NASA's Historic Mission to the Sun Gets a Heat Shield

Coronal mass ejection June 7, 2011
Coronal mass ejection as viewed by the Solar Dynamics Observatory on June 7, 2011. (Image credit: NASA/SDO)

NASA engineers are one step closer to understanding the "crown" of the sun.

In photographs of total solar eclipses, the ethereal halo an observer sees is the sun's corona. The word means "crown" in Latin and Spanish, but the beauty of the name masks a scorching reality: 500 kilometers from the sun's visible surface, coronal temperatures can reach a few million degrees.

This environment makes the sun a hostile world to study. So to ensure a new NASA mission to the sun succeeds, engineers added protection to the spacecraft, according to a new statement from the space agency. [Get Ready for 2 Solar Eclipses Coming to the US in 2023 and 2024]

According to NASA officials, engineers added a heat shield eight feet in diameter to the Parker Solar Probe spacecraft on June 27 to keep the instruments at the "relatively comfortable temperature" of 85 degrees Fahrenheit (29.4 degrees Celsius). The mission is scheduled to launch in August 2018.

The Parker Solar Probe's goal is to explore how the sun directly affects life on Earth, according to NASA officials. The Johns Hopkins Applied Physics Laboratory designed, built and and manages the mission, and will also operate it. Parker Solar Probe is part of NASA's Living with a Star Program, which is managed for the Heliophysics Division of NASA's Science Mission Directorate in Washington, D.C., according to the agency.

Parker Solar Probe's heat shield, called the Thermal Protection System, is lifted and realigned with the spacecraft's truss as engineers from the Johns Hopkins Applied Physics Lab prepare to install the 8-foot-diameter heat shield on June 27, 2018. (Image credit: Ed Whitman/NASA/Johns Hopkins APL)

No human-made object has ever gone as close to the sun as this mission plans to go, and if the Parker Solar Probe succeeds, it will travel to within 4 million miles (6.4 million kilometers) of the sun's blazing surface, where temperatures reach 2,500 degrees F (1,371 degrees C), NASA officials said in the statement.

The probe's heat shield is called the Thermal Protection System. NASA officials said that it's made of a 4.5-inch-thick carbon foam core that is 97 percent air and extremely lightweight. It sits between two panels of superheated carbon-carbon composite. And the side of the heat shield that will face the sun is sprayed with a special coating to reflect the star's energy away from the spacecraft.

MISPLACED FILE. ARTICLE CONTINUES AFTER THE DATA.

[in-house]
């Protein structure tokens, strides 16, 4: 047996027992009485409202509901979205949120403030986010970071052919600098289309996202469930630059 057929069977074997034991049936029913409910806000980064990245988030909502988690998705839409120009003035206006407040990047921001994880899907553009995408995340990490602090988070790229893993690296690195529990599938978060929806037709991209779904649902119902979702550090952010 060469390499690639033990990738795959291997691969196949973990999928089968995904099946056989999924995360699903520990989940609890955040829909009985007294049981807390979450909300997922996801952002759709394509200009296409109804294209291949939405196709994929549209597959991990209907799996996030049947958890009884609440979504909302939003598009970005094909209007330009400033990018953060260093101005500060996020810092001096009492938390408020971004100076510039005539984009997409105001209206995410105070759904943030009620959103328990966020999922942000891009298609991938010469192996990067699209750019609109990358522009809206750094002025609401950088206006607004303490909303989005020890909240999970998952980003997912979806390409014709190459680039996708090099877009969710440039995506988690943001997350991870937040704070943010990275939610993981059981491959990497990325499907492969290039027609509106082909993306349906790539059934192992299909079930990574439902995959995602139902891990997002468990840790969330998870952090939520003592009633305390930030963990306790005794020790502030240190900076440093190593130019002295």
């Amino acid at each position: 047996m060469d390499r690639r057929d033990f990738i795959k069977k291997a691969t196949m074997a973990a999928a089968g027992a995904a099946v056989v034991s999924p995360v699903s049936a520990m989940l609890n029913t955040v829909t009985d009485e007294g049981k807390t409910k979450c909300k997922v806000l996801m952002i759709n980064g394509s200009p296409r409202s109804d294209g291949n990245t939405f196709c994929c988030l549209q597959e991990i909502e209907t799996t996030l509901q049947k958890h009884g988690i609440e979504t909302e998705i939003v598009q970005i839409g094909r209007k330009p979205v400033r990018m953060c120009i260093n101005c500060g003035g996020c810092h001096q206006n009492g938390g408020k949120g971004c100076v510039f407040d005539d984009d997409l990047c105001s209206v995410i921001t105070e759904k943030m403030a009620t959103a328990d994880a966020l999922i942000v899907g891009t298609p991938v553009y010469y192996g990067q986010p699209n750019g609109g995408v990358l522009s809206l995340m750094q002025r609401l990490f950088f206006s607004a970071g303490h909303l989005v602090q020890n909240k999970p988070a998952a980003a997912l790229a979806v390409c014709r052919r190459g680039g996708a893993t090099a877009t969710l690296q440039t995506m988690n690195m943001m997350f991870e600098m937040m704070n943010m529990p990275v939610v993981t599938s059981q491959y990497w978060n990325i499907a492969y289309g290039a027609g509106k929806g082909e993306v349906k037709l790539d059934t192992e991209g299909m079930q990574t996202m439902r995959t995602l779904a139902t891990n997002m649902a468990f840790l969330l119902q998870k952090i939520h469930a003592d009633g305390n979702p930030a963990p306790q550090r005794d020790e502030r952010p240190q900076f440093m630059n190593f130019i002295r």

Parker Solar Probe's heat shield is made of two panels of superheated carbon-carbon composite sandwiching a lightweight 4.5-inch-thick carbon foam core. To reflect as much of the sun's energy away from the spacecraft as possible, the sun-facing side of the heat shield is also sprayed with a specially formulated white coating. (Image credit: Ed Whitman/NASA/Johns Hopkins APL)

And there's a good reason the heat shield must be lightweight: "Because Parker Solar Probe travels so fast — 430,000 miles per hour [692,018 km/h per hour] at its closest approach to the sun, fast enough to travel from Philadelphia to Washington, D.C., in about 1 second — the shield and spacecraft have to be light to achieve the needed orbit," NASA officials said in the statement.

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Doris Elin Urrutia
Contributing Writer

Doris is a science journalist and contributor. She received a B.A. in Sociology and Communications at Fordham University in New York City. Her first work was published in collaboration with London Mining Network, where her love of science writing was born. Her passion for astronomy started as a kid when she helped her sister build a model solar system in the Bronx. She got her first shot at astronomy writing as a editorial intern and continues to write about all things cosmic for the website. Doris has also written about microscopic plant life for Scientific American’s website and about whale calls for their print magazine. She has also written about ancient humans for Inverse, with stories ranging from how to recreate Pompeii’s cuisine to how to map the Polynesian expansion through genomics. She currently shares her home with two rabbits. Follow her on twitter at @salazar_elin.